The neurobehavioral sciences are gaining recognition for their potential to positively affect quality of life. Progress made in neuroscience has contributed new technologies to the armament of approaches for treating mental disorders.
Research at the MBI
New translational approaches include the development of pharmacological, electrical and behavioral therapies to alter brain circuitry in ways that facilitate progress toward positive mental health outcomes. Research by MBI scientists and clinicians includes, but is not limited to:
- Testing of new behavioral approaches to treat obsessive-compulsive disorder
- Development of new opioid analgesics with reduced potential for abuse
- New brain stimulation protocols to treat depression
- Development of drug therapies to treat symptoms of developmental disorders such as autism
- Testing of potential pharmacological therapies to combat addiction and relapse
- Fundamental research on the mechanisms by which stress affects the brain and cardiovascular system
Despite the challenges of treating mental health and behavior, faculty and staff at UF — boosted by the MBI’s collaborative research environment and resources — are committed to developing the next generation of therapies.
Led by director Sara Jo Nixon, Ph.D., CARE is one of UF’s longest-existing university-wide centers, focused on creating a comprehensive and interdisciplinary environment that will lead to highly specialized research capable of shedding light on the neurobiological causes and consequences of alcohol and drug abuse. It includes researchers from a wide range of basic science and clinical departments and colleges at UF to provide diverse perspectives on understanding addiction.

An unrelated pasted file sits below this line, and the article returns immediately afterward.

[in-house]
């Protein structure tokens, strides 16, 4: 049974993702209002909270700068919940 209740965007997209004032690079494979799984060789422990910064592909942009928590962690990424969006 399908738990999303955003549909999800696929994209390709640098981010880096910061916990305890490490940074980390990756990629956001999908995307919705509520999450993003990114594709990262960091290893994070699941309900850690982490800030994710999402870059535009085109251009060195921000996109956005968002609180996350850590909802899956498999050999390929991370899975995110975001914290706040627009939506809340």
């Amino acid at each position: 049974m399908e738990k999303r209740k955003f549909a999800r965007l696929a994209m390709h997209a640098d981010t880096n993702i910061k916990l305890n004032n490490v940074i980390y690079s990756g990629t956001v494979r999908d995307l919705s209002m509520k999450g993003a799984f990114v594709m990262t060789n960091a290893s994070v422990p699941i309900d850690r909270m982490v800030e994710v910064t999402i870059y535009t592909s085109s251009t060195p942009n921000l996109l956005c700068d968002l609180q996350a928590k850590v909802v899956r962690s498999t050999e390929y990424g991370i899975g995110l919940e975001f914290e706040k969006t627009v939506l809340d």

Led by director Carol Mathews, M.D., COARD is driven by an interdisciplinary group of researchers and clinicians who conduct either clinical or translational research aimed at understanding and treating OCD and anxiety disorders. With much still to be learned regarding the environmental versus genetic effects on these disorders as well as understanding the relevant brain circuitry involved and reducing the negative stigma that often follows these patients, this center is poised to dramatically alter and improve therapies and treatments for these disorders.
Directed by Joanna Long, Ph.D., AMRIS is a state-of-the-art core that provides high-resolution brain imaging systems. This facility enhances the impact and scope of neuroscience imaging research at UF and beyond, as it is available to not only UF researchers, but also to all external academic and industrial scientists.
Dr. Sara Jo Nixon discusses alcohol use disorder in Vox article.
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